The first time I saw him I knew I better stay out of trouble as this officer looked tough. The first week Cpt. McVeay was with us I was called to the Captains office by a Colonel. The Col. had me in the Capts office chewing my tail up one side and down the other. He said his girl was in trouble, seems she had told him I was to blame, I wasn't but that didn't matter... I knew I was in deep shit with the Capt. Later after the chewing out the Capt. took me aside to have me explain. I did, and he told me I was better off staying on post till we shipped out. But sure enough, the night before we shipped out I got busted for fighting and being off post. They took me to the hospital to fix my busted up teeth. When I left the hospital the Capt. was there to take me back. He didn't say much at all, he just kept shaking his head.
Well Brother Patrick I'll chat with you later, hope you like this story,
Okinawa to Catecka: Some Memories - by Bob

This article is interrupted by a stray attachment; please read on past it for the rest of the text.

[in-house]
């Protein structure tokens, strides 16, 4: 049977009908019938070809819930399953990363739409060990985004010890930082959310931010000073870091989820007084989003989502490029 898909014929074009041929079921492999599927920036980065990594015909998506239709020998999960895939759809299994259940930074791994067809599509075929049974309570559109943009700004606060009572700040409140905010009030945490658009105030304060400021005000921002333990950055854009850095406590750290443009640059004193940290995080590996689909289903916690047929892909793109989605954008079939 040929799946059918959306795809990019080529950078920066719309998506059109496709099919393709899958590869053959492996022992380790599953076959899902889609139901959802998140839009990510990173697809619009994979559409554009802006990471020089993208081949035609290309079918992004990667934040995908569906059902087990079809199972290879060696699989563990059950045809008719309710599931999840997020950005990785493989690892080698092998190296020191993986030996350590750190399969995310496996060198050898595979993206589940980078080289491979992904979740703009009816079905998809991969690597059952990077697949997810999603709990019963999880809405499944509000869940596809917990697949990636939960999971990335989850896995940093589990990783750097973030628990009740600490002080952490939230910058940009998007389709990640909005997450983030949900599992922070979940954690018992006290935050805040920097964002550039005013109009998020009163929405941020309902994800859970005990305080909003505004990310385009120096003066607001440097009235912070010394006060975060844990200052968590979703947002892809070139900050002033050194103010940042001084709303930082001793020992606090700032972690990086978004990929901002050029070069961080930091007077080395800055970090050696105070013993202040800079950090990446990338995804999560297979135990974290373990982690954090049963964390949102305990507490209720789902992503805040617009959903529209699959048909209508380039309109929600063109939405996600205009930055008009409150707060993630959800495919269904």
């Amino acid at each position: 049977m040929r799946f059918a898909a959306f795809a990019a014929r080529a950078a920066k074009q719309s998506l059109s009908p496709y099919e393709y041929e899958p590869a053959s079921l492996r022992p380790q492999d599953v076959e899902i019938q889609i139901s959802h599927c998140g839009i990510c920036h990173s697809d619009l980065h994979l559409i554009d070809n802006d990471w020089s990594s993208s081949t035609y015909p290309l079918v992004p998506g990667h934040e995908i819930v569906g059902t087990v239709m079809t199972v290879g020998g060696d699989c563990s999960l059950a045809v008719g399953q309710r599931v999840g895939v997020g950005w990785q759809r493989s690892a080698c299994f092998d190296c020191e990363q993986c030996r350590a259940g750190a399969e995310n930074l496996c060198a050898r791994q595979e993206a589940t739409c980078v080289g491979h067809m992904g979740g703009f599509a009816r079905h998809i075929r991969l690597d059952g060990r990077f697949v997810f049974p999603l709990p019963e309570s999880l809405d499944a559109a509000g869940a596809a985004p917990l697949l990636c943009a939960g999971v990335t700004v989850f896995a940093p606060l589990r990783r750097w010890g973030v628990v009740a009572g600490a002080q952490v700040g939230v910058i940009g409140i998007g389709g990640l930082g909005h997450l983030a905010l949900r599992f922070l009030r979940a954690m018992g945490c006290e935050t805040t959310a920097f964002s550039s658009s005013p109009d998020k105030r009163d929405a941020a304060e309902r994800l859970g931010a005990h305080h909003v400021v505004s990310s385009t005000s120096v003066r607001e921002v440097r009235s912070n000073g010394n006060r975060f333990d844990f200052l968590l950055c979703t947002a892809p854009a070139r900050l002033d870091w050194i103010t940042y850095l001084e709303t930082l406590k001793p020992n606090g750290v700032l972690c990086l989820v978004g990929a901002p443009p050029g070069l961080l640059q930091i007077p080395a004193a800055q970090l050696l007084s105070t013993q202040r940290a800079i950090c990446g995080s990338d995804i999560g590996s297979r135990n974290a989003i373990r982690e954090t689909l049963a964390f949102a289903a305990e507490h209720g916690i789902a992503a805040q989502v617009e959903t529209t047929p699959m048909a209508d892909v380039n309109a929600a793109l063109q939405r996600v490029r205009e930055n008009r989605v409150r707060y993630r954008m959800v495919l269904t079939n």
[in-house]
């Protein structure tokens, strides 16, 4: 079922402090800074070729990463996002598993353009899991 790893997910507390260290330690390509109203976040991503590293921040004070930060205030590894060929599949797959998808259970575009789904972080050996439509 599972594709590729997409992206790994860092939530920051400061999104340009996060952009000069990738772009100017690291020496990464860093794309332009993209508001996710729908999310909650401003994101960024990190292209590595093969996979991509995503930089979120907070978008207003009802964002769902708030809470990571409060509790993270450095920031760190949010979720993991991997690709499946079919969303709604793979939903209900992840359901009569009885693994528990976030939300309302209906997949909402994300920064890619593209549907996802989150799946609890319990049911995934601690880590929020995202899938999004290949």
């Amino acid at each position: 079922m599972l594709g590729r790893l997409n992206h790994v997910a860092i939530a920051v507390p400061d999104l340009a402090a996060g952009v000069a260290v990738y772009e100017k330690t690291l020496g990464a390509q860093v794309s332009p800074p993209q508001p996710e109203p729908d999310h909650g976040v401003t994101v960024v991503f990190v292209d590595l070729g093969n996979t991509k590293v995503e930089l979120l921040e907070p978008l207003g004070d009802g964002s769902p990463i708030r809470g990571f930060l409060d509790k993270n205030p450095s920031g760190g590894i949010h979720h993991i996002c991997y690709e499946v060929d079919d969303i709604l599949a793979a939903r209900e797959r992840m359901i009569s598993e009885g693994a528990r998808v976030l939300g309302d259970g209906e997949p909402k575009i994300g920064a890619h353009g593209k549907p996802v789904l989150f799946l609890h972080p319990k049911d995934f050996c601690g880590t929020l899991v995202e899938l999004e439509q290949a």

don't know what exactly the higher ups were thinking when we docked at
Okinawa for a brief liberty and introduction to what was to come. But after
they finished dropping the "bomb of reality" of what we were going to encounter
at our destination "Vietnam, Republic of " they had the bright idea of
bringing in a truck load, and I mean "Truck Load" of beer to where we were
at White Beach, Okinawa.
awash with testosterone
of: Bob Fulk)
of the troops who made their way in the early years to "The Nam" did so
by General Class Troop ships such as the USNS Upshur, Geiger, and Gordon.
These crafts carried two thirds of the U.S. soldiers to Vietnam; later,
most American troops arrived by air. Those who came later were denied the
joys of these "pleasure cruisers".
the following serve as only a small example of just what was missed.
if you will 1100 Marines and 2200 Army soldiers, not counting the crew,
average age about 19, for three plus weeks crammed deep in the holds and
scattered all over the deck of a transport ship.
of: Dick Barry)
On to Catecka -
"We continued on to the harbor at Qui Nhon where we began to make our way across Vietnam all the way to the Cambodian border. One of our many assignments had us attached with the 1st Cav and landed us with the first wave at the Catecka Tea Plantation.
keep in mind what we have just been told; where we are going and what we
are going to face. We are all mostly around 18-20 years old and we've been
cooped up on a ship for three weeks eating cream chip beef. Well, to say